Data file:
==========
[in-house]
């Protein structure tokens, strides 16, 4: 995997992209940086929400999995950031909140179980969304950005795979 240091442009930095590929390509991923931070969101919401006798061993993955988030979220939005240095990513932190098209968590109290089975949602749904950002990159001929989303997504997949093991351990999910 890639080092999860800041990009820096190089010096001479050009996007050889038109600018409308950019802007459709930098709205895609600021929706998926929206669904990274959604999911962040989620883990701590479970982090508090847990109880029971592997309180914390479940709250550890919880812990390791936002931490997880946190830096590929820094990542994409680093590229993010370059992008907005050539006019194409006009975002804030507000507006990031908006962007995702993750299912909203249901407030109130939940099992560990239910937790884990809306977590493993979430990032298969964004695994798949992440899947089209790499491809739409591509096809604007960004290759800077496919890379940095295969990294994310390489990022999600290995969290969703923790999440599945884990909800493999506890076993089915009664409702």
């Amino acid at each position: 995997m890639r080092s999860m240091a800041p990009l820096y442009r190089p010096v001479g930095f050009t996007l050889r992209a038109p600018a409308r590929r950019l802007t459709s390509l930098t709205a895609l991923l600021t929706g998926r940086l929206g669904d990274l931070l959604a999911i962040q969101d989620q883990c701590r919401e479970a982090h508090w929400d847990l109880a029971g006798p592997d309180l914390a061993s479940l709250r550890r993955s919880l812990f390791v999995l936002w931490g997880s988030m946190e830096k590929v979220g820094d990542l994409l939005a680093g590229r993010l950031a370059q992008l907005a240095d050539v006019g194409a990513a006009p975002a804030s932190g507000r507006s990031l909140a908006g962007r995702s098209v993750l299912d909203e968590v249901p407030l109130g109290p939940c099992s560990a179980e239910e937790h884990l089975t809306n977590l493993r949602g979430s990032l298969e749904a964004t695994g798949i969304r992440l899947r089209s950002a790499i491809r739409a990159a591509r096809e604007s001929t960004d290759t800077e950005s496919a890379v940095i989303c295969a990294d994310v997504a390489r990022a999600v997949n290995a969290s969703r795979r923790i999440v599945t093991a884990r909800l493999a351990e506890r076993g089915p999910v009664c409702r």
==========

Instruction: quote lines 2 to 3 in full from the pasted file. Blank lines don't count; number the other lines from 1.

């Protein structure tokens, strides 16, 4: 995997992209940086929400999995950031909140179980969304950005795979 240091442009930095590929390509991923931070969101919401006798061993993955988030979220939005240095990513932190098209968590109290089975949602749904950002990159001929989303997504997949093991351990999910 890639080092999860800041990009820096190089010096001479050009996007050889038109600018409308950019802007459709930098709205895609600021929706998926929206669904990274959604999911962040989620883990701590479970982090508090847990109880029971592997309180914390479940709250550890919880812990390791936002931490997880946190830096590929820094990542994409680093590229993010370059992008907005050539006019194409006009975002804030507000507006990031908006962007995702993750299912909203249901407030109130939940099992560990239910937790884990809306977590493993979430990032298969964004695994798949992440899947089209790499491809739409591509096809604007960004290759800077496919890379940095295969990294994310390489990022999600290995969290969703923790999440599945884990909800493999506890076993089915009664409702």
């Amino acid at each position: 995997m890639r080092s999860m240091a800041p990009l820096y442009r190089p010096v001479g930095f050009t996007l050889r992209a038109p600018a409308r590929r950019l802007t459709s390509l930098t709205a895609l991923l600021t929706g998926r940086l929206g669904d990274l931070l959604a999911i962040q969101d989620q883990c701590r919401e479970a982090h508090w929400d847990l109880a029971g006798p592997d309180l914390a061993s479940l709250r550890r993955s919880l812990f390791v999995l936002w931490g997880s988030m946190e830096k590929v979220g820094d990542l994409l939005a680093g590229r993010l950031a370059q992008l907005a240095d050539v006019g194409a990513a006009p975002a804030s932190g507000r507006s990031l909140a908006g962007r995702s098209v993750l299912d909203e968590v249901p407030l109130g109290p939940c099992s560990a179980e239910e937790h884990l089975t809306n977590l493993r949602g979430s990032l298969e749904a964004t695994g798949i969304r992440l899947r089209s950002a790499i491809r739409a990159a591509r096809e604007s001929t960004d290759t800077e950005s496919a890379v940095i989303c295969a990294d994310v997504a390489r990022a999600v997949n290995a969290s969703r795979r923790i999440v599945t093991a884990r909800l493999a351990e506890r076993g089915p999910v009664c409702r």